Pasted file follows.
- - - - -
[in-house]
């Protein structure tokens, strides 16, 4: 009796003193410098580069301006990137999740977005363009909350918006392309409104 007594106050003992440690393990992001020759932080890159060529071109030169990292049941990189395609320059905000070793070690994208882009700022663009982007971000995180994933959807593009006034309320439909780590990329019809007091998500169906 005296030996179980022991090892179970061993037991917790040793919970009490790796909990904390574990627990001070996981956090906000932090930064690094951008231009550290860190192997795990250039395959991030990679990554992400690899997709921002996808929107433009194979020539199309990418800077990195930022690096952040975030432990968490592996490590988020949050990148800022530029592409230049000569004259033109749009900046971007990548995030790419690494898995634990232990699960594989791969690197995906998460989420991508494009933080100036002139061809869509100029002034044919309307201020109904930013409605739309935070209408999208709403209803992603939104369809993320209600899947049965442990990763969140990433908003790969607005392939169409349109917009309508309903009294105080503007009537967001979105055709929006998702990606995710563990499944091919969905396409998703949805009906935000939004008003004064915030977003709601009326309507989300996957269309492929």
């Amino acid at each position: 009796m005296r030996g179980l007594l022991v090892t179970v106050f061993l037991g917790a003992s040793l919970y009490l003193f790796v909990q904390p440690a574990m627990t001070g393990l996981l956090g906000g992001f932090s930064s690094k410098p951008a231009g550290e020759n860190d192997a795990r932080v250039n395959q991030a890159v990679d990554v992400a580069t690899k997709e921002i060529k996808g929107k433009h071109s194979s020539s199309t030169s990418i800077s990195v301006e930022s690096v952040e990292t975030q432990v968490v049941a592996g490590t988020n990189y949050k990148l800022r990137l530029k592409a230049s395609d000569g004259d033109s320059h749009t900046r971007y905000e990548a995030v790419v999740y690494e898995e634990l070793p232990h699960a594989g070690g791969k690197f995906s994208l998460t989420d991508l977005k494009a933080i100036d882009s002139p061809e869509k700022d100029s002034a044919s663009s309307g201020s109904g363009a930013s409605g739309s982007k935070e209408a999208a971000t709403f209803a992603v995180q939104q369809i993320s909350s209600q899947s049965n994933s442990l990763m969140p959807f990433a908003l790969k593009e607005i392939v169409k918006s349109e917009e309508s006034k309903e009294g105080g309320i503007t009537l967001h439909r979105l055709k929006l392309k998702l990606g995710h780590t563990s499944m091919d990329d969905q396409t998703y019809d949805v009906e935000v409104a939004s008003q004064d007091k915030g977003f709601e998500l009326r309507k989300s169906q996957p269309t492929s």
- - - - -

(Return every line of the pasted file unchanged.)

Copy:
[in-house]
């Protein structure tokens, strides 16, 4: 009796003193410098580069301006990137999740977005363009909350918006392309409104 007594106050003992440690393990992001020759932080890159060529071109030169990292049941990189395609320059905000070793070690994208882009700022663009982007971000995180994933959807593009006034309320439909780590990329019809007091998500169906 005296030996179980022991090892179970061993037991917790040793919970009490790796909990904390574990627990001070996981956090906000932090930064690094951008231009550290860190192997795990250039395959991030990679990554992400690899997709921002996808929107433009194979020539199309990418800077990195930022690096952040975030432990968490592996490590988020949050990148800022530029592409230049000569004259033109749009900046971007990548995030790419690494898995634990232990699960594989791969690197995906998460989420991508494009933080100036002139061809869509100029002034044919309307201020109904930013409605739309935070209408999208709403209803992603939104369809993320209600899947049965442990990763969140990433908003790969607005392939169409349109917009309508309903009294105080503007009537967001979105055709929006998702990606995710563990499944091919969905396409998703949805009906935000939004008003004064915030977003709601009326309507989300996957269309492929």
């Amino acid at each position: 009796m005296r030996g179980l007594l022991v090892t179970v106050f061993l037991g917790a003992s040793l919970y009490l003193f790796v909990q904390p440690a574990m627990t001070g393990l996981l956090g906000g992001f932090s930064s690094k410098p951008a231009g550290e020759n860190d192997a795990r932080v250039n395959q991030a890159v990679d990554v992400a580069t690899k997709e921002i060529k996808g929107k433009h071109s194979s020539s199309t030169s990418i800077s990195v301006e930022s690096v952040e990292t975030q432990v968490v049941a592996g490590t988020n990189y949050k990148l800022r990137l530029k592409a230049s395609d000569g004259d033109s320059h749009t900046r971007y905000e990548a995030v790419v999740y690494e898995e634990l070793p232990h699960a594989g070690g791969k690197f995906s994208l998460t989420d991508l977005k494009a933080i100036d882009s002139p061809e869509k700022d100029s002034a044919s663009s309307g201020s109904g363009a930013s409605g739309s982007k935070e209408a999208a971000t709403f209803a992603v995180q939104q369809i993320s909350s209600q899947s049965n994933s442990l990763m969140p959807f990433a908003l790969k593009e607005i392939v169409k918006s349109e917009e309508s006034k309903e009294g105080g309320i503007t009537l967001h439909r979105l055709k929006l392309k998702l990606g995710h780590t563990s499944m091919d990329d969905q396409t998703y019809d949805v009906e935000v409104a939004s008003q004064d007091k915030g977003f709601e998500l009326r309507k989300s169906q996957p269309t492929s």